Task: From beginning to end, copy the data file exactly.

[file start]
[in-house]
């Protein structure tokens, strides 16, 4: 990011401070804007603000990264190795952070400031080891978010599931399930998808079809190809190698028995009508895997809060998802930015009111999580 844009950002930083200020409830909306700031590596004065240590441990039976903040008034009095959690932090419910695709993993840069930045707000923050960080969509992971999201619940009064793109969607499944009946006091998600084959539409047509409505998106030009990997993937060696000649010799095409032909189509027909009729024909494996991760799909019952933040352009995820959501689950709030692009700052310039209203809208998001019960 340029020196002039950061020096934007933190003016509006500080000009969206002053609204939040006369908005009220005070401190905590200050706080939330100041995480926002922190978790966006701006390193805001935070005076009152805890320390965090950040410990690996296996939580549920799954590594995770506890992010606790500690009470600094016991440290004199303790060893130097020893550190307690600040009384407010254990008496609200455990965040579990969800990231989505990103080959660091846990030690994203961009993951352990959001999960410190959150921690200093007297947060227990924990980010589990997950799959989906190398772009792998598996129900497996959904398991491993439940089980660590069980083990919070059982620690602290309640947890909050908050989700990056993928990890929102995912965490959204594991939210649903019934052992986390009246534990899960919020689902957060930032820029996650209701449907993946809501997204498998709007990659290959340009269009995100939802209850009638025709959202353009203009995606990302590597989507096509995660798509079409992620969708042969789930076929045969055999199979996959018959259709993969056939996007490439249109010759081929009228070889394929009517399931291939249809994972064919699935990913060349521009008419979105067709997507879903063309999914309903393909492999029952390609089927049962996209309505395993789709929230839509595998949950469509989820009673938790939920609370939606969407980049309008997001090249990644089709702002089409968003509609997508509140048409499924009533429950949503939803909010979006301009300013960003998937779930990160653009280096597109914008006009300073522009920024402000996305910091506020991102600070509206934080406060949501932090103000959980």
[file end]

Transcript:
[in-house]
């Protein structure tokens, strides 16, 4: 990011401070804007603000990264190795952070400031080891978010599931399930998808079809190809190698028995009508895997809060998802930015009111999580 844009950002930083200020409830909306700031590596004065240590441990039976903040008034009095959690932090419910695709993993840069930045707000923050960080969509992971999201619940009064793109969607499944009946006091998600084959539409047509409505998106030009990997993937060696000649010799095409032909189509027909009729024909494996991760799909019952933040352009995820959501689950709030692009700052310039209203809208998001019960 340029020196002039950061020096934007933190003016509006500080000009969206002053609204939040006369908005009220005070401190905590200050706080939330100041995480926002922190978790966006701006390193805001935070005076009152805890320390965090950040410990690996296996939580549920799954590594995770506890992010606790500690009470600094016991440290004199303790060893130097020893550190307690600040009384407010254990008496609200455990965040579990969800990231989505990103080959660091846990030690994203961009993951352990959001999960410190959150921690200093007297947060227990924990980010589990997950799959989906190398772009792998598996129900497996959904398991491993439940089980660590069980083990919070059982620690602290309640947890909050908050989700990056993928990890929102995912965490959204594991939210649903019934052992986390009246534990899960919020689902957060930032820029996650209701449907993946809501997204498998709007990659290959340009269009995100939802209850009638025709959202353009203009995606990302590597989507096509995660798509079409992620969708042969789930076929045969055999199979996959018959259709993969056939996007490439249109010759081929009228070889394929009517399931291939249809994972064919699935990913060349521009008419979105067709997507879903063309999914309903393909492999029952390609089927049962996209309505395993789709929230839509595998949950469509989820009673938790939920609370939606969407980049309008997001090249990644089709702002089409968003509609997508509140048409499924009533429950949503939803909010979006301009300013960003998937779930990160653009280096597109914008006009300073522009920024402000996305910091506020991102600070509206934080406060949501932090103000959980």